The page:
Friday, December 28, 2007
When the replacement arrived I followed the instructions - uninstalled the software and then reinstalled the software. I was able to print via the network to the printer - I could access the web interface of the printer. HOWEVER, if I attempted to launch the HP SOLUTION CENTER I immediately received a reply that NO DEVICE FOUND - along with a button to click that said OK! (as if this was ok).
By the way, what do you think of printer/scanner software that tells you it is going to take 20-30 minutes to install? This to me sounds like BLOAT.
I called HP Technical Support. They established a remote session with my workstation. They redid the steps that I a had already told them I had done - uninstalled the software and then reinstalled the software. NO DEVICE FOUND. You have to love that at least these beasts are usually consistent. After hacking around for a total of about 2 hours this support guy was able to scan by manually launching one of the executables buried deep within their software directories. So, obviously the hardware was working. It got to be 5pm and I told the technician that the business owner had to close up shop and we would have to discontinue the support call and resume at a later date.
The support technician then told me to allow 3 to 4 hours for the next support phone call! At this point, without the followup call, my customer had already paid me more for my time than the $400 cost of the printer.
Instead of making the 4 hour phone call the next day (12/17) I wrote an email to Mark Hurd, CEO of Hewlett Packard. I received an email response the following day (12/18) apologizing for my difficulties and letting me know my issue had been forwarded to the Customer Escalation team and I would hear from them. The Customer Escalation team must have been fairly busy - I received a telephone message on 12/24.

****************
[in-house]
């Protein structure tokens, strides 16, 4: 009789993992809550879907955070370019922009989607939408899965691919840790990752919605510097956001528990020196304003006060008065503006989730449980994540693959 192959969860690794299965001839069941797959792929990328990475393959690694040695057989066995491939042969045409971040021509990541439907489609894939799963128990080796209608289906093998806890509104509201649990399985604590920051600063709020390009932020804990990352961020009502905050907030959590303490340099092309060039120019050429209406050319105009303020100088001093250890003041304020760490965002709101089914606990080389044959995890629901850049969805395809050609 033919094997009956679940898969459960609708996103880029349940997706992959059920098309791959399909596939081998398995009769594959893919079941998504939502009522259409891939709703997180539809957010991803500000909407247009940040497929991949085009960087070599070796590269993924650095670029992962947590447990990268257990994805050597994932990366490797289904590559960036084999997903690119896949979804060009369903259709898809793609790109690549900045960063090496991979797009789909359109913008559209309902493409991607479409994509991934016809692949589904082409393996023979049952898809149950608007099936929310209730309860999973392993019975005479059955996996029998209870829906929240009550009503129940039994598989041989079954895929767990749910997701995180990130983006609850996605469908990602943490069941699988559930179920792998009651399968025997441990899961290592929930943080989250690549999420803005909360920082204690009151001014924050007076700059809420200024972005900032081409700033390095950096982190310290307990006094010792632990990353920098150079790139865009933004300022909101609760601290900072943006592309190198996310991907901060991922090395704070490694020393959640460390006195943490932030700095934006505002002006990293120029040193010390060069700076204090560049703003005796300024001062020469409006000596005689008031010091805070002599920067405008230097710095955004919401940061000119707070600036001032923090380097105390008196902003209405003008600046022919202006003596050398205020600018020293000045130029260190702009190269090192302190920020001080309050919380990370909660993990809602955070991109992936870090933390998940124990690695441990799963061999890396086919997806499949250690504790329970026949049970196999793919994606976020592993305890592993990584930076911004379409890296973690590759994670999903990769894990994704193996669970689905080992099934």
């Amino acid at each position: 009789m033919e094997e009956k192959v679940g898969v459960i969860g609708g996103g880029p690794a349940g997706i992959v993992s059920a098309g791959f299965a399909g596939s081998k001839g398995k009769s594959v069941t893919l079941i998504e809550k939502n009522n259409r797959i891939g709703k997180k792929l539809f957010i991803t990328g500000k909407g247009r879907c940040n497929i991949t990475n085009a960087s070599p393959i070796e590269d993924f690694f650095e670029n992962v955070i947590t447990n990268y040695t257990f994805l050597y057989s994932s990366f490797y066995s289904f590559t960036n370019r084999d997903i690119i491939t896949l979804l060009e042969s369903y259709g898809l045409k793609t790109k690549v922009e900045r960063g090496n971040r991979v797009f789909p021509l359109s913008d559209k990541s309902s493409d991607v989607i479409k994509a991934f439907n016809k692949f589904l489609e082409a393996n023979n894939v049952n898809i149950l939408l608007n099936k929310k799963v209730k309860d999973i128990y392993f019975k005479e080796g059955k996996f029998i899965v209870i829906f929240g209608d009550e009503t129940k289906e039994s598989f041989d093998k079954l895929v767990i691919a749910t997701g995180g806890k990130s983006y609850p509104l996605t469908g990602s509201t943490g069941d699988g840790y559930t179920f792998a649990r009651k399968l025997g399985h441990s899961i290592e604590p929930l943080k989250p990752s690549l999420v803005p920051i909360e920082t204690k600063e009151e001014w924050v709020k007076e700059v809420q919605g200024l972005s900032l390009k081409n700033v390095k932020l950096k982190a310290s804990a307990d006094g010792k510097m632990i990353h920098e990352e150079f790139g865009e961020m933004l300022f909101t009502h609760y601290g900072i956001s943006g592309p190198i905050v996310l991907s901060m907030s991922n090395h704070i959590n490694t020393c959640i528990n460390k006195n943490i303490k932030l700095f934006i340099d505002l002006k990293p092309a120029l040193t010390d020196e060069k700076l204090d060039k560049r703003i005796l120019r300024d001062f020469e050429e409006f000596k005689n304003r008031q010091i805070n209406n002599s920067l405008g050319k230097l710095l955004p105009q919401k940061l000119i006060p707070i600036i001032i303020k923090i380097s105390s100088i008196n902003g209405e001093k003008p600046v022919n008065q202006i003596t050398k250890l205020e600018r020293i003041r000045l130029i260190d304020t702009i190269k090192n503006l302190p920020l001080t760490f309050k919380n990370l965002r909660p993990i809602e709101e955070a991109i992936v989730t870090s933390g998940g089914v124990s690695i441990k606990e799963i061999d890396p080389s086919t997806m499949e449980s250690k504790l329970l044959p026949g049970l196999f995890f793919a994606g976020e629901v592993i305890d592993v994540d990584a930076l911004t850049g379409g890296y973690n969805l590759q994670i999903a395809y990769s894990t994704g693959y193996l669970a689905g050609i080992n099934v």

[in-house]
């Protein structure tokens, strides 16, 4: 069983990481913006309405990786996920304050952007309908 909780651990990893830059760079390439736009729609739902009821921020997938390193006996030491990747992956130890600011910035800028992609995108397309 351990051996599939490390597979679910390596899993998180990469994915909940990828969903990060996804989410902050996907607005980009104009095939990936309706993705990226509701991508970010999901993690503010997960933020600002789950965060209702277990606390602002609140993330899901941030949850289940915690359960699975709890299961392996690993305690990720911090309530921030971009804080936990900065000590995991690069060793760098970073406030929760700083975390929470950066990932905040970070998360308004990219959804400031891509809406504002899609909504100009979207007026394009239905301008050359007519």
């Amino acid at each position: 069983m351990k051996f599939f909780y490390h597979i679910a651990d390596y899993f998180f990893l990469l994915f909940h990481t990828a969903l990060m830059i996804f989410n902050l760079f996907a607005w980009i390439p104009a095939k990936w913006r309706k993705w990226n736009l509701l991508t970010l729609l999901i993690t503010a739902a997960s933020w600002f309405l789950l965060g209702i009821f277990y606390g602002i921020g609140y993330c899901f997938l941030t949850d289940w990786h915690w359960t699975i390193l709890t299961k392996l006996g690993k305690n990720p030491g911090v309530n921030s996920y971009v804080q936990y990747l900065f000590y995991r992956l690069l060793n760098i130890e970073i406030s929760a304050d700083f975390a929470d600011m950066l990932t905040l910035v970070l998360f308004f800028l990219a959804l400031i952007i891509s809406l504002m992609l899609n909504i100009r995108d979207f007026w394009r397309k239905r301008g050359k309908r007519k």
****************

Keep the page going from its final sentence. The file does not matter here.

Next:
Yesterday I made a site visit to the customer and called the Customer Escalation department. When I explained the issue I was told - 'you need technical support - but let me try and work with the software issue' . This guy had me delete a few files, reinstall some software and try again. NO DEVICE FOUND. Then he said he would transfer me to Technical Support. I asked if there was some higher level of Technical Support I could access since the guys that say 'please be on hold so I may consult my resources' have NO EXPERIENCE and about as little technical knowledge. I wanted to work with someone that was a troubleshooter - not a script reciter. The Customer Escalation guy told me that there was just one access point to technical support. Then he said if I did not find the support technician to be helpful - I should ask to speak to the supervisor because they are technicians and have experience. Before he transferred me he said he would call me back late in the day to followup on my technical support experience.
Then I spoke to 'William' from Banglor or whatever his name was and wherever he really was. I told him what the issue was and for the next several minutes he asked me questions that I had already answered in my initial description of the issue. Eventually he asked me to 'please be on hold while I consult my resources'. Before he could put me on hold I jumped in and told him that the guy who transferred me to him instructed me to ask for a supervisor.
From this point it took about 15 minutes of him asking me my name, email address and other stuff that he already had in the case notes. After all this delay he told me his supervisor was on the telephone, this was the only person available for me to talk to, and he had no way of knowing how long he would be - but that he could have the supervisor call me back - within 90 minutes. I said okay. That was at about noon EST on 12/27. It is now 12/28 and I have not heard from the supervisor.
I did, however, have another phone message from the Customer Escalation department guy.
I returned the call, spoke to a different guy because my guy had finished his day. I gave the different guy my report. 1) Supervisor never called me back. 2) HP AIO software is BLOAT and this is just one of several really bad experiences I have had with it 3) Is this the experience that HP wants to have with their end users (my customers) where they have to pump more money into making something work than the actual device cost in the first place.